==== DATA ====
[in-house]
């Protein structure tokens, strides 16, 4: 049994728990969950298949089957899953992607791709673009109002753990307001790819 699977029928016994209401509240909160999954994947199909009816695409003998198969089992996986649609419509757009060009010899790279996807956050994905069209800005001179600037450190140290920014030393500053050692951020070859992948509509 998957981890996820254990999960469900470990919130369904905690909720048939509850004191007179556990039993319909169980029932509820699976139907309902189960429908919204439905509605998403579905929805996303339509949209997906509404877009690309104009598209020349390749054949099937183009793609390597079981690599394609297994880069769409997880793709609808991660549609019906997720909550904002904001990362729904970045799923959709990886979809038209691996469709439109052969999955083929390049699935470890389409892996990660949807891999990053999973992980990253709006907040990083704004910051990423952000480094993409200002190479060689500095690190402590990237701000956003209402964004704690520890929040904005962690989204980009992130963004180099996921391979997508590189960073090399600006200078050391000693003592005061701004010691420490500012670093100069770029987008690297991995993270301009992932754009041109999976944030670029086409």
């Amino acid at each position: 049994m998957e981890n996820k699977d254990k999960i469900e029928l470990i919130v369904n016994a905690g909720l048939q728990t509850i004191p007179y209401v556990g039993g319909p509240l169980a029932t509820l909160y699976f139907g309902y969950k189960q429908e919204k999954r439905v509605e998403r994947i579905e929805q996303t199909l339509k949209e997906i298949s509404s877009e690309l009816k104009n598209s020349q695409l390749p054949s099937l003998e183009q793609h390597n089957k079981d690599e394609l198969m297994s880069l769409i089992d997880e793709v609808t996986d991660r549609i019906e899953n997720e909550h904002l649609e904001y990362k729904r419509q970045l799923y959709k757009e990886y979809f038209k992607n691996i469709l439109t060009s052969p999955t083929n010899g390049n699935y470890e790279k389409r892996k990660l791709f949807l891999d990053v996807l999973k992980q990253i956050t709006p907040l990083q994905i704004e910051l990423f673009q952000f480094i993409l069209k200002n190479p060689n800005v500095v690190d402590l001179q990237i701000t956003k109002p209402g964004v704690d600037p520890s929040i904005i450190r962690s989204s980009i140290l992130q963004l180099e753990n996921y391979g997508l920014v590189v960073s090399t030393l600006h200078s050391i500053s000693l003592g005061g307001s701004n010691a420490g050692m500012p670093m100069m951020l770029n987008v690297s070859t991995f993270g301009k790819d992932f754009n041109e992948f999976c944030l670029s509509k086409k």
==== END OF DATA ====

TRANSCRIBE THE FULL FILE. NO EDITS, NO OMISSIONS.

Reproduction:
[in-house]
């Protein structure tokens, strides 16, 4: 049994728990969950298949089957899953992607791709673009109002753990307001790819 699977029928016994209401509240909160999954994947199909009816695409003998198969089992996986649609419509757009060009010899790279996807956050994905069209800005001179600037450190140290920014030393500053050692951020070859992948509509 998957981890996820254990999960469900470990919130369904905690909720048939509850004191007179556990039993319909169980029932509820699976139907309902189960429908919204439905509605998403579905929805996303339509949209997906509404877009690309104009598209020349390749054949099937183009793609390597079981690599394609297994880069769409997880793709609808991660549609019906997720909550904002904001990362729904970045799923959709990886979809038209691996469709439109052969999955083929390049699935470890389409892996990660949807891999990053999973992980990253709006907040990083704004910051990423952000480094993409200002190479060689500095690190402590990237701000956003209402964004704690520890929040904005962690989204980009992130963004180099996921391979997508590189960073090399600006200078050391000693003592005061701004010691420490500012670093100069770029987008690297991995993270301009992932754009041109999976944030670029086409």
């Amino acid at each position: 049994m998957e981890n996820k699977d254990k999960i469900e029928l470990i919130v369904n016994a905690g909720l048939q728990t509850i004191p007179y209401v556990g039993g319909p509240l169980a029932t509820l909160y699976f139907g309902y969950k189960q429908e919204k999954r439905v509605e998403r994947i579905e929805q996303t199909l339509k949209e997906i298949s509404s877009e690309l009816k104009n598209s020349q695409l390749p054949s099937l003998e183009q793609h390597n089957k079981d690599e394609l198969m297994s880069l769409i089992d997880e793709v609808t996986d991660r549609i019906e899953n997720e909550h904002l649609e904001y990362k729904r419509q970045l799923y959709k757009e990886y979809f038209k992607n691996i469709l439109t060009s052969p999955t083929n010899g390049n699935y470890e790279k389409r892996k990660l791709f949807l891999d990053v996807l999973k992980q990253i956050t709006p907040l990083q994905i704004e910051l990423f673009q952000f480094i993409l069209k200002n190479p060689n800005v500095v690190d402590l001179q990237i701000t956003k109002p209402g964004v704690d600037p520890s929040i904005i450190r962690s989204s980009i140290l992130q963004l180099e753990n996921y391979g997508l920014v590189v960073s090399t030393l600006h200078s050391i500053s000693l003592g005061g307001s701004n010691a420490g050692m500012p670093m100069m951020l770029n987008v690297s070859t991995f993270g301009k790819d992932f754009n041109e992948f999976c944030l670029s509509k086409k």